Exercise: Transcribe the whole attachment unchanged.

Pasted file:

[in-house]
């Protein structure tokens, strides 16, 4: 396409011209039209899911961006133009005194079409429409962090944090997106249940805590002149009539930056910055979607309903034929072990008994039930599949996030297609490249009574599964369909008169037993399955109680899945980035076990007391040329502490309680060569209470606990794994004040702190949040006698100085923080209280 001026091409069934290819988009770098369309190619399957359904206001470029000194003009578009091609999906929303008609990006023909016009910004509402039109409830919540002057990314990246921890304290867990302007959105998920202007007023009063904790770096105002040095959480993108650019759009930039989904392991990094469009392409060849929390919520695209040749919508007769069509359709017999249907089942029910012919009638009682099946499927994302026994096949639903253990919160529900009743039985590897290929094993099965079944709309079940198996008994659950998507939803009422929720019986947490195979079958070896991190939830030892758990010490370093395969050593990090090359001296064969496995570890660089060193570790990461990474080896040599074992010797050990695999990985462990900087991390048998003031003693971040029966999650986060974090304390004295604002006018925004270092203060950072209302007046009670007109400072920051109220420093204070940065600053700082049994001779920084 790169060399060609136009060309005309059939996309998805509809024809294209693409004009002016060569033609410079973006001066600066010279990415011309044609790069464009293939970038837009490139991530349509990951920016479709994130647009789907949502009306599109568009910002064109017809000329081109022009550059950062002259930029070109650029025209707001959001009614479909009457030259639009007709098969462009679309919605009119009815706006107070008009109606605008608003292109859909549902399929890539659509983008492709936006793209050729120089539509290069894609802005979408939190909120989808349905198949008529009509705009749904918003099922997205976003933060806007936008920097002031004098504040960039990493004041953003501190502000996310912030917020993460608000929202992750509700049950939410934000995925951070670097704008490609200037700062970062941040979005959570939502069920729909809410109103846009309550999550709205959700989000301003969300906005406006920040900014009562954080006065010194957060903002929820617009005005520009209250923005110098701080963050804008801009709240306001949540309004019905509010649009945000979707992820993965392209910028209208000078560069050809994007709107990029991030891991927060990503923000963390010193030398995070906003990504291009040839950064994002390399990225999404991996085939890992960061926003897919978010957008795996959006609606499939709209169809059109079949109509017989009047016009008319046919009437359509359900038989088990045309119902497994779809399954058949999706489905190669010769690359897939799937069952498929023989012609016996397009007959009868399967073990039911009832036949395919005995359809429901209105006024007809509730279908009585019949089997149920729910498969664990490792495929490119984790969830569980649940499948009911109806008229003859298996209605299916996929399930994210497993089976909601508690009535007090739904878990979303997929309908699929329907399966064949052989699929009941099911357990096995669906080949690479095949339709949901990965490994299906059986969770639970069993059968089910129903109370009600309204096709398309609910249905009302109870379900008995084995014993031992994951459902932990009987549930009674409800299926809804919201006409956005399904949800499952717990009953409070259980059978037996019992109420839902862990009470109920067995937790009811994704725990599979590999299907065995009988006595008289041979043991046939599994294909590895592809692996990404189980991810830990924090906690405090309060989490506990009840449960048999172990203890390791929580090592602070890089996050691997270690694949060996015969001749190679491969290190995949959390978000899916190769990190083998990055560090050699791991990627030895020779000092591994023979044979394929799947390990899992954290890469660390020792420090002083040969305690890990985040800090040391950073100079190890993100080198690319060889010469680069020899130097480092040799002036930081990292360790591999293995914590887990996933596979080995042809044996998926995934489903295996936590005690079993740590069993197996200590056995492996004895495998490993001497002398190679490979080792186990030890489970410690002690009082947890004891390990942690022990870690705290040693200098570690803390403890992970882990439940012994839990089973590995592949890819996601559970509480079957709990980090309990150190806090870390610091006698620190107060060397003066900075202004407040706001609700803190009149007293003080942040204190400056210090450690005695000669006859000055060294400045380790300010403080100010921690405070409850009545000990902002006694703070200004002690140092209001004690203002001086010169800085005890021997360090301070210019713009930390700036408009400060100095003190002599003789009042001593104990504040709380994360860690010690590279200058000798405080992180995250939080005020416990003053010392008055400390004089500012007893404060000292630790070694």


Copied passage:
[in-house]
């Protein structure tokens, strides 16, 4: 396409011209039209899911961006133009005194079409429409962090944090997106249940805590002149009539930056910055979607309903034929072990008994039930599949996030297609490249009574599964369909008169037993399955109680899945980035076990007391040329502490309680060569209470606990794994004040702190949040006698100085923080209280 001026091409069934290819988009770098369309190619399957359904206001470029000194003009578009091609999906929303008609990006023909016009910004509402039109409830919540002057990314990246921890304290867990302007959105998920202007007023009063904790770096105002040095959480993108650019759009930039989904392991990094469009392409060849929390919520695209040749919508007769069509359709017999249907089942029910012919009638009682099946499927994302026994096949639903253990919160529900009743039985590897290929094993099965079944709309079940198996008994659950998507939803009422929720019986947490195979079958070896991190939830030892758990010490370093395969050593990090090359001296064969496995570890660089060193570790990461990474080896040599074992010797050990695999990985462990900087991390048998003031003693971040029966999650986060974090304390004295604002006018925004270092203060950072209302007046009670007109400072920051109220420093204070940065600053700082049994001779920084 790169060399060609136009060309005309059939996309998805509809024809294209693409004009002016060569033609410079973006001066600066010279990415011309044609790069464009293939970038837009490139991530349509990951920016479709994130647009789907949502009306599109568009910002064109017809000329081109022009550059950062002259930029070109650029025209707001959001009614479909009457030259639009007709098969462009679309919605009119009815706006107070008009109606605008608003292109859909549902399929890539659509983008492709936006793209050729120089539509290069894609802005979408939190909120989808349905198949008529009509705009749904918003099922997205976003933060806007936008920097002031004098504040960039990493004041953003501190502000996310912030917020993460608000929202992750509700049950939410934000995925951070670097704008490609200037700062970062941040979005959570939502069920729909809410109103846009309550999550709205959700989000301003969300906005406006920040900014009562954080006065010194957060903002929820617009005005520009209250923005110098701080963050804008801009709240306001949540309004019905509010649009945000979707992820993965392209910028209208000078560069050809994007709107990029991030891991927060990503923000963390010193030398995070906003990504291009040839950064994002390399990225999404991996085939890992960061926003897919978010957008795996959006609606499939709209169809059109079949109509017989009047016009008319046919009437359509359900038989088990045309119902497994779809399954058949999706489905190669010769690359897939799937069952498929023989012609016996397009007959009868399967073990039911009832036949395919005995359809429901209105006024007809509730279908009585019949089997149920729910498969664990490792495929490119984790969830569980649940499948009911109806008229003859298996209605299916996929399930994210497993089976909601508690009535007090739904878990979303997929309908699929329907399966064949052989699929009941099911357990096995669906080949690479095949339709949901990965490994299906059986969770639970069993059968089910129903109370009600309204096709398309609910249905009302109870379900008995084995014993031992994951459902932990009987549930009674409800299926809804919201006409956005399904949800499952717990009953409070259980059978037996019992109420839902862990009470109920067995937790009811994704725990599979590999299907065995009988006595008289041979043991046939599994294909590895592809692996990404189980991810830990924090906690405090309060989490506990009840449960048999172990203890390791929580090592602070890089996050691997270690694949060996015969001749190679491969290190995949959390978000899916190769990190083998990055560090050699791991990627030895020779000092591994023979044979394929799947390990899992954290890469660390020792420090002083040969305690890990985040800090040391950073100079190890993100080198690319060889010469680069020899130097480092040799002036930081990292360790591999293995914590887990996933596979080995042809044996998926995934489903295996936590005690079993740590069993197996200590056995492996004895495998490993001497002398190679490979080792186990030890489970410690002690009082947890004891390990942690022990870690705290040693200098570690803390403890992970882990439940012994839990089973590995592949890819996601559970509480079957709990980090309990150190806090870390610091006698620190107060060397003066900075202004407040706001609700803190009149007293003080942040204190400056210090450690005695000669006859000055060294400045380790300010403080100010921690405070409850009545000990902002006694703070200004002690140092209001004690203002001086010169800085005890021997360090301070210019713009930390700036408009400060100095003190002599003789009042001593104990504040709380994360860690010690590279200058000798405080992180995250939080005020416990003053010392008055400390004089500012007893404060000292630790070694």